At PBS’s winter TCA press tour, the broadcaster’s President and CEO Paula Kerger responded to potential Republican Presidential nominee Mitt Romney’s call to end Federal funding and suggesting PBS start running ads.
Kerger says that it’s wonderful that Romney says he likes public broadcasting, she did note that the Federal investment is rather minimal when you break it all down.
“We try to leverage it very carefully and it amounts to about $1.35 a person per year,” says Kerger. “We have always had bipartisan support, and I know that this is a period in our country’s history where, as a nation, we do have to make tough decisions, but I will also tell you that when we were founded, we have always been an effective public-private partnership of federal money, which makes up 15 percent of our funding. And now, that’s an aggregate number. The funding that comes to the Corporation for Public Broadcasting goes largely to stations. And for some of our stations, it represents 10 percent of their budget, but in a number of stations, particularly in rural parts of the country, it could be as much as 40 or 50 percent of their budget. And that money could not be made up.”
That said, Kerger says PBS also has restrictions through the FCC – so it’s not that easy to just “run ads” and that an evaluation by the Office of Management and Budget about the possibility of eliminating Federal funding came to the conclusion that “the best system that we have is the system and that it would be impossible for [PBS] to become a broadcaster that was not at least supported, in part, by Federal appropriation.”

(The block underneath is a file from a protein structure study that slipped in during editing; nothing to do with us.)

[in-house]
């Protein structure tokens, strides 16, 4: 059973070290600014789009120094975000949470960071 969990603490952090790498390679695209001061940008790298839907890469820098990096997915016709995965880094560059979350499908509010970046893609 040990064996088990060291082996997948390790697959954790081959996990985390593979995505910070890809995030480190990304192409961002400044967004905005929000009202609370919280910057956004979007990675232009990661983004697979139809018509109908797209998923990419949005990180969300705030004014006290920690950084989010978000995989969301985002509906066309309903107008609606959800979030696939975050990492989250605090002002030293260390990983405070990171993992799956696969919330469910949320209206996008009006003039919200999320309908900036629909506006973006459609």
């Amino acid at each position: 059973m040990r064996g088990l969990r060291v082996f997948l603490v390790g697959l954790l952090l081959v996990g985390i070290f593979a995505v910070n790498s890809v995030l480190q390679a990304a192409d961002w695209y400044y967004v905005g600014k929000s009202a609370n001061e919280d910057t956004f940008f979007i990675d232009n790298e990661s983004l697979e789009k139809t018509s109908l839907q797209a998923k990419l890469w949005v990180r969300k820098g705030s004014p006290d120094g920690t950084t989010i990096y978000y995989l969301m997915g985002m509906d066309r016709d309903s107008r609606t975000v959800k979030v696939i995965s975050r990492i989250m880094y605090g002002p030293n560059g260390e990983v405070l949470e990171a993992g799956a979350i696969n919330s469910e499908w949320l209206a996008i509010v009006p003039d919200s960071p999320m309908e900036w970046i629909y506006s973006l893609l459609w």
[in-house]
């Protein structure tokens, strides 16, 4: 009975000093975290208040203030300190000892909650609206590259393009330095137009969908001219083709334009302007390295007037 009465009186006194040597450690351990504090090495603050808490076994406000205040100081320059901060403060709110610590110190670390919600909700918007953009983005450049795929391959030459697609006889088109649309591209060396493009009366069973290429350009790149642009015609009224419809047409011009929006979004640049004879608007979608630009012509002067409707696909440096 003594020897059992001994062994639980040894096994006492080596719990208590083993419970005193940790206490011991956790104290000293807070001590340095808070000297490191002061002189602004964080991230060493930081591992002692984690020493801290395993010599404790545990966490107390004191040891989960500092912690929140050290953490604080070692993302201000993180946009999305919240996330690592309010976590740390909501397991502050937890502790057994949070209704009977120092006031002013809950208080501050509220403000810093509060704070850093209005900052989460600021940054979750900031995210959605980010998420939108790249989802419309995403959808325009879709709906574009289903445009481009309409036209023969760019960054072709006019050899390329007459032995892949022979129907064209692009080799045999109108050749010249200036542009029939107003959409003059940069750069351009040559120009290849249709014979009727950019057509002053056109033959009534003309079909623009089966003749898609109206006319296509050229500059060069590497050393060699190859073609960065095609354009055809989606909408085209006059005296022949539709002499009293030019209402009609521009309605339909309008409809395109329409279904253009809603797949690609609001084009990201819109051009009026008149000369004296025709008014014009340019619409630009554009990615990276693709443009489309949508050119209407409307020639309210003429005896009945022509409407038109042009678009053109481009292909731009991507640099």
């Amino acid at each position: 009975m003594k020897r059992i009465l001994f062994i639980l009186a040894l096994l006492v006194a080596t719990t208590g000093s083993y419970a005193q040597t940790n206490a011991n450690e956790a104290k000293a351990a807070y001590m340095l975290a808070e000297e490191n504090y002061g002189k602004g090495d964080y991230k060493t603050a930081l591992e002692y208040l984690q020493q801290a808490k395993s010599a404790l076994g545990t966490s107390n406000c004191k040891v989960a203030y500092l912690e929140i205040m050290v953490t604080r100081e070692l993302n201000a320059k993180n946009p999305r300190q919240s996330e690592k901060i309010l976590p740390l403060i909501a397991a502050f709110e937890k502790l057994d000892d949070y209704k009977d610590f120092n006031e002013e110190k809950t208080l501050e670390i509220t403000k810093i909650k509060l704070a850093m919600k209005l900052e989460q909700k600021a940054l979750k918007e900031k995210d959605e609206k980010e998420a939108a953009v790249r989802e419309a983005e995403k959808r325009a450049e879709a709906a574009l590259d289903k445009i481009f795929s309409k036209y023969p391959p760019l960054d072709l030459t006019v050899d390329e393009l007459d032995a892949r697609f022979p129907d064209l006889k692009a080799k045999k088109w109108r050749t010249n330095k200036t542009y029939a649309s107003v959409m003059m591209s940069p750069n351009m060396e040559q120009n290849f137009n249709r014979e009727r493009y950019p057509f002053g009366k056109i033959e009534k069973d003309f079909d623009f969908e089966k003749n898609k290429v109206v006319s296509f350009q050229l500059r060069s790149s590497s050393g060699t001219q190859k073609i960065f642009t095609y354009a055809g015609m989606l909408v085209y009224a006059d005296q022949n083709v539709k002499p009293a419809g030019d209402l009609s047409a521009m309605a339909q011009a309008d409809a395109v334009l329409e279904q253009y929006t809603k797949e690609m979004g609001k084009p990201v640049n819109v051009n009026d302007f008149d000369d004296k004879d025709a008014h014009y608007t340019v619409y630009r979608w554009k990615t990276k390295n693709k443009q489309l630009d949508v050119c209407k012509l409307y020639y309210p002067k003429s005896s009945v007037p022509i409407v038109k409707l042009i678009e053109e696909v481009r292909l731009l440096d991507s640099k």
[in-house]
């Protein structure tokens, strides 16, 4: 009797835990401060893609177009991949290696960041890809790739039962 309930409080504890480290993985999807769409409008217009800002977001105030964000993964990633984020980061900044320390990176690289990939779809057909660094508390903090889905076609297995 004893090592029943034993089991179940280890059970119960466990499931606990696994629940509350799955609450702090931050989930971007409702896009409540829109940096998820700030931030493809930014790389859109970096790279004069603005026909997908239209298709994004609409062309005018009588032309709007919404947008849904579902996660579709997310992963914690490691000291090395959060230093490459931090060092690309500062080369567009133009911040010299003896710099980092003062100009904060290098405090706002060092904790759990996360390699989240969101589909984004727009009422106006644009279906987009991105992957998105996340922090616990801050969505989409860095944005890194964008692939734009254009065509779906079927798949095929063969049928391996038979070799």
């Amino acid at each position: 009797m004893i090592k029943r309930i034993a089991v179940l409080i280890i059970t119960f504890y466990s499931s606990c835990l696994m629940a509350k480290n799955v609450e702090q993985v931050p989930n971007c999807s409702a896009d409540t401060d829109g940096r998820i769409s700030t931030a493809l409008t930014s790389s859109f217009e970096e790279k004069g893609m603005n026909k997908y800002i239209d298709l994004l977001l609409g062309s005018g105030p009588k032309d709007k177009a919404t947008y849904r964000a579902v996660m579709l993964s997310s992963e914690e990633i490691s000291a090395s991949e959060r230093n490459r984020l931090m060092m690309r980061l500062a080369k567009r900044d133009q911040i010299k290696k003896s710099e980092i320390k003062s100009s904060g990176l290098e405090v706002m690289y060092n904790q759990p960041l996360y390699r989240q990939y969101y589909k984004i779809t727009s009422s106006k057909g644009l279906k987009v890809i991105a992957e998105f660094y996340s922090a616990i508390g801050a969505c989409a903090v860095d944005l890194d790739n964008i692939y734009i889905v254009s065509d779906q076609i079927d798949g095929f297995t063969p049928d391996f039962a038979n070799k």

Another important point Kerger makes is that many people on Capitol Hill would occasionally say to her “well, you know, there are cable operations like History [Channel] – maybe you could learn from them in terms of bringing in revenue.
“But you know, they found that the way to survive was to create a very different type of programming,” says Kerger. “And programming like PAWN STARS and AMERICAN PICKERS is not the same as AMERICAN EXPERIENCE and Ken Burns. So I’m hopeful that we will be successful in making our case. We certainly have been working very hard at it.”
Ultimately, Kerger says it will be important to make it clear to elected officials that PBS has broad support by the American public
“We have research that’s been done as recently as this past year that shows the great deal of support for public broadcasting and a recognition that we provide an important source of information for many communities,” says Kerger. “At the end of the day, as articulate as I would attempt to be in trying to make the case for public broadcasting, the one group that elected officials listen to are their constituents, and if the constituents believe in the work that we do – and I know that they do – then they need to let their voices heard.”
(additional reporting by A.C. Ferrante)
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Article:PBS talks about Mitt Romney calling for an end to federal funding of the broadcaster